The Hound of the Baskervilles

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McClure, Phillips & Company, Sep 9, 2013 - Fiction - 148 pages
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When a second member of the Baskerville family dies, Sherlock Holmes investigates and finds a curse.

The Hound of the Baskervilles is the third of the four crime novels written by Sir Arthur Conan Doyle featuring the detective Sherlock Holmes. It is set largely on Dartmoor in Devon in England's West Country and tells the story of an attempted murder inspired by the legend of a fearsome, diabolical hound of supernatural origin. Sherlock Holmes and his companion Doctor Watson investigate the case. This was the first appearance of Holmes since his intended death in "The Final Problem", and the success of The Hound of the Baskervilles led to the character's eventual revival.

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Conan Doyle was a fervent advocate of justice and personally investigated two closed cases, which led to two men being exonerated of the crimes of which they were accused. The first case, in 1906, involved a shy half-British, half-Indian lawyer named George Edalji who had allegedly penned threatening letters and mutilated animals. Police were set on Edalji's conviction, even though the mutilations continued after their suspect was jailed.

The second case, that of Oscar Slater, a German Jew and gambling-den operator convicted of bludgeoning an 82-year-old woman in Glasgow in 1908, excited Conan Doyle's curiosity because of inconsistencies in the prosecution case and a general sense that Slater was not guilty. He ended up paying most of the costs for Slater's successful appeal in 1928.

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The case-book of Sherlock Holmes

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These deluxe Oxford editions offer the exploits of Holmes and Watson the red carpet treatment they truly deserve. Along with the full text, each volume contains a scholarly introduction, illustrations ... Read full review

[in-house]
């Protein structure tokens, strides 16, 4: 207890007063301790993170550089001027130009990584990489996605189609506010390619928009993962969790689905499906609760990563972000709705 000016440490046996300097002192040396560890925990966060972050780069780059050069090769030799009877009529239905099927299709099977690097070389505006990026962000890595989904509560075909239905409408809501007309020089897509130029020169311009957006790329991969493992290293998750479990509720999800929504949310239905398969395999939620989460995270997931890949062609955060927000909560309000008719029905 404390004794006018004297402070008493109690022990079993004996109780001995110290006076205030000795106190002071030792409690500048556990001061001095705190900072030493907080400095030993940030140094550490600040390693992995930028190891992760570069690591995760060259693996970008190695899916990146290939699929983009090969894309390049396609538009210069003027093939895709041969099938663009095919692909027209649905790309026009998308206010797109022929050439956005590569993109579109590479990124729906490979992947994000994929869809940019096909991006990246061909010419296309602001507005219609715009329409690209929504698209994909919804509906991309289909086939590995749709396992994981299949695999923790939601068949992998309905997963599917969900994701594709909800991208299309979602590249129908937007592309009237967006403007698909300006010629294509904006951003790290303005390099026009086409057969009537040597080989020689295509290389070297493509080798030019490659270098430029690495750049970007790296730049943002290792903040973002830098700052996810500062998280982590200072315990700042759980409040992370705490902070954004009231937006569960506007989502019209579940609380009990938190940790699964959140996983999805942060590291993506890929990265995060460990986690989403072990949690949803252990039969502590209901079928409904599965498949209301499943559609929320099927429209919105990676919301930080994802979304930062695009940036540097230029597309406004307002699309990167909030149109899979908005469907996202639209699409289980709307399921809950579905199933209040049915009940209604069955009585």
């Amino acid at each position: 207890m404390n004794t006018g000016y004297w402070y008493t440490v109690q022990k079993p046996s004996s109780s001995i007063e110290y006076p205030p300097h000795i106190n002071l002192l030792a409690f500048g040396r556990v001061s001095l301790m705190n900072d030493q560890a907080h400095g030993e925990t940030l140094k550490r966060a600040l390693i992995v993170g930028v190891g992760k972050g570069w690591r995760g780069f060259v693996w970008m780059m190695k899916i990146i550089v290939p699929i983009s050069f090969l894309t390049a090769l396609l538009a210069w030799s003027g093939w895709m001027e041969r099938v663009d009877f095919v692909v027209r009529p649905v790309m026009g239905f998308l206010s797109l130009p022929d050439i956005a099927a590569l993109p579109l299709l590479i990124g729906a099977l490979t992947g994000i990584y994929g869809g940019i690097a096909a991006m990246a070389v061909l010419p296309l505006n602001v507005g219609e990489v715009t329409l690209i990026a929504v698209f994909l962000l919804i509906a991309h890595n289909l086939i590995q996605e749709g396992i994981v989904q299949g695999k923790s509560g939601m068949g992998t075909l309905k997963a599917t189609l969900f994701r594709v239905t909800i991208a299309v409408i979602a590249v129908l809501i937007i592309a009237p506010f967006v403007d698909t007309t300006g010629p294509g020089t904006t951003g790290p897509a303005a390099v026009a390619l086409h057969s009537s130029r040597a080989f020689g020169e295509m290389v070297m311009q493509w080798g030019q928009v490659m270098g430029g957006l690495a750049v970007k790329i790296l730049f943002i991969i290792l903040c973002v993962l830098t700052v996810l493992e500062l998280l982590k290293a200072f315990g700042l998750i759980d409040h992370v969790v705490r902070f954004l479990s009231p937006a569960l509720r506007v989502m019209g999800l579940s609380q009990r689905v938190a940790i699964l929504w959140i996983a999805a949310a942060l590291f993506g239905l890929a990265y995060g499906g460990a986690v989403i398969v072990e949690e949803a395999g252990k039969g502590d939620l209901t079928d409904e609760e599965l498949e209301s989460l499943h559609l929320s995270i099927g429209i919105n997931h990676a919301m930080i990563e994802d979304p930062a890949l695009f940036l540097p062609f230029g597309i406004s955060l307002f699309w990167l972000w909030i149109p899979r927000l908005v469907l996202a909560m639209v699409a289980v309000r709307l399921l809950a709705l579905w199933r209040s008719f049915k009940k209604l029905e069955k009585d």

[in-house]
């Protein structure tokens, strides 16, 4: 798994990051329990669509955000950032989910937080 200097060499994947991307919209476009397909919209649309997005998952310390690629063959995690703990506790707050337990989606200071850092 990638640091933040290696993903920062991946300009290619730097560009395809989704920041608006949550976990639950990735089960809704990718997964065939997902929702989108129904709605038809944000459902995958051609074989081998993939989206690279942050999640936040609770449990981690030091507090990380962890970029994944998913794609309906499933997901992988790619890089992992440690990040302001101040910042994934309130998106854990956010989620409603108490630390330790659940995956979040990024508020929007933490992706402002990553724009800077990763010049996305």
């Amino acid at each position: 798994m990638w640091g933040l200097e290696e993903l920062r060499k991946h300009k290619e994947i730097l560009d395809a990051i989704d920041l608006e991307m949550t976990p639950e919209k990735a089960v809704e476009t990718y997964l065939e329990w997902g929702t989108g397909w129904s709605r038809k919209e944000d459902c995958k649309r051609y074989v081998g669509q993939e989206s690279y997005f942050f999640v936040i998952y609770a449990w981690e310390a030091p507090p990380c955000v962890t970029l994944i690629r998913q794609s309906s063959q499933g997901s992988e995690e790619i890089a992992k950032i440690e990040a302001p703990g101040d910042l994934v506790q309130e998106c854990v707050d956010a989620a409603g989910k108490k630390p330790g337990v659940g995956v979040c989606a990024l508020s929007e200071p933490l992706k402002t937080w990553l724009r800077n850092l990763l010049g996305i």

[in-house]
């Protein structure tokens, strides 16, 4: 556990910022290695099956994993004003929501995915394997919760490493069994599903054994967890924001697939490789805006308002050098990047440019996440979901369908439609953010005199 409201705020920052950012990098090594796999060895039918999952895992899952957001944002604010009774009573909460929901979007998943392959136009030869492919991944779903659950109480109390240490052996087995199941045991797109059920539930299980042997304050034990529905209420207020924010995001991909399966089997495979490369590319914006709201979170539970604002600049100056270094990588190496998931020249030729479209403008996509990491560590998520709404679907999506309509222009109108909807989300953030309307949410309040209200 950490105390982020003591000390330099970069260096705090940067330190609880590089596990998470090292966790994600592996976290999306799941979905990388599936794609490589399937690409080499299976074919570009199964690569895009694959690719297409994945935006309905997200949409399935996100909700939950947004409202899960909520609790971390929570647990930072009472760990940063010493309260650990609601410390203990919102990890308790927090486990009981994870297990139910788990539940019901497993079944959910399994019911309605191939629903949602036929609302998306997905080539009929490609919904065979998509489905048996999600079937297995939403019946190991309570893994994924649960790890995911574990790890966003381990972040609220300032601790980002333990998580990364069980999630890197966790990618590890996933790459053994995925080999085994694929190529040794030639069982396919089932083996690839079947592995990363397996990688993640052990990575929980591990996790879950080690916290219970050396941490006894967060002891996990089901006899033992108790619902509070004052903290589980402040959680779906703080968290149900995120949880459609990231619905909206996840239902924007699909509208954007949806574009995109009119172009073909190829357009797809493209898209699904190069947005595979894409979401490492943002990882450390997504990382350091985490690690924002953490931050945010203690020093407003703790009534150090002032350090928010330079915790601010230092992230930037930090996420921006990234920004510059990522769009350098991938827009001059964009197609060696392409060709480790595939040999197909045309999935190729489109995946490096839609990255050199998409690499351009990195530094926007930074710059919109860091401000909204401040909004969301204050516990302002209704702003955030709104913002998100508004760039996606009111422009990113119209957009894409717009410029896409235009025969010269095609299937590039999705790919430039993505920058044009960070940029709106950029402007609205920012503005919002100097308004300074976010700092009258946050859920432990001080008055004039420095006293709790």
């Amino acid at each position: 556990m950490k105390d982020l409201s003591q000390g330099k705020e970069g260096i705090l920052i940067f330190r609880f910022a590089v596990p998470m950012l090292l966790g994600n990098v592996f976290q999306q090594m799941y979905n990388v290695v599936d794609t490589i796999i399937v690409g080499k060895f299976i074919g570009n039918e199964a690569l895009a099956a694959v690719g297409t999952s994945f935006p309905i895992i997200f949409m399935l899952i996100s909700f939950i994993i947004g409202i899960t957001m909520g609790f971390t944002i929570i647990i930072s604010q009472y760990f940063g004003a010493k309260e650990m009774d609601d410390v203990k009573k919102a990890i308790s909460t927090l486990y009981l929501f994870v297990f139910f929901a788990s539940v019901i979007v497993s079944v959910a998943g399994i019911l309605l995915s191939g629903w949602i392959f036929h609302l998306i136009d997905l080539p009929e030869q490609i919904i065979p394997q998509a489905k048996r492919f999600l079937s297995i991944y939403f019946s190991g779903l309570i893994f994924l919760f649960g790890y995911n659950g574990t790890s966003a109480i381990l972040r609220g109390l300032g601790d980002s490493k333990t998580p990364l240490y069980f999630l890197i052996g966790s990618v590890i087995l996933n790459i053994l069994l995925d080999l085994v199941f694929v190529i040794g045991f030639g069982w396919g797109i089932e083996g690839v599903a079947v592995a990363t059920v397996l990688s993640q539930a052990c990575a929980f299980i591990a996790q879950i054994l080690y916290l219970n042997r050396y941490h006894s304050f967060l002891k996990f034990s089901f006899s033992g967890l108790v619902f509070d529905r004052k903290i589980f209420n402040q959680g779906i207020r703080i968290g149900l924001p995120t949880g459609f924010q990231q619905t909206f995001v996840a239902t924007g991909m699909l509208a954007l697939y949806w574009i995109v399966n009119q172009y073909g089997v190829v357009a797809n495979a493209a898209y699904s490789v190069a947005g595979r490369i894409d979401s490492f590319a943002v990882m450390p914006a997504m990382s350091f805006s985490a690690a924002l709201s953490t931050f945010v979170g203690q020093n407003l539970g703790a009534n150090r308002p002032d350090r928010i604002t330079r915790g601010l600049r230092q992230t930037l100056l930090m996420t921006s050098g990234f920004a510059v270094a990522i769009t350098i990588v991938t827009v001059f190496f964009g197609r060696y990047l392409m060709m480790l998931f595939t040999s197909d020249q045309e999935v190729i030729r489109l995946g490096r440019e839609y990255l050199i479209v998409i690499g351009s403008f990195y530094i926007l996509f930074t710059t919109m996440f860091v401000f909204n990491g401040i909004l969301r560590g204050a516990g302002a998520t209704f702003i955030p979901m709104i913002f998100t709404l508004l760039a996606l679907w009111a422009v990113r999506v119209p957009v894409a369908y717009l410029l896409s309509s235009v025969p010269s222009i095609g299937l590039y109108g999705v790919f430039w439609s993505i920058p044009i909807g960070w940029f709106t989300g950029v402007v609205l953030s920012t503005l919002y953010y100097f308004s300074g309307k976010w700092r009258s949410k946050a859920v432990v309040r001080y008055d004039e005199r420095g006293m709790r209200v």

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The best book in the Sherlock Holmes series.

About the author (2013)

Sir Arthur Ignatius Conan Doyle was a Scottish physician and writer, most noted for his stories about the detective Sherlock Holmes, generally considered a milestone in the field of crime fiction, and for the adventures of Professor Challenger. He was a prolific writer whose other works include science fiction stories, plays, romances, poetry, non-fiction and historical novels.

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Conan Doyle was friends for a time with Harry Houdini, the American magician who himself became a prominent opponent of the Spiritualist movement in the 1920s following the death of his beloved mother. Although Houdini insisted that Spiritualist mediums employed trickery (and consistently exposed them as frauds), Conan Doyle became convinced that Houdini himself possessed supernatural powers?a view expressed in Conan Doyle's The Edge of the Unknown. Houdini was apparently unable to convince Conan Doyle that his feats were simply illusions, leading to a bitter public falling out between the two.

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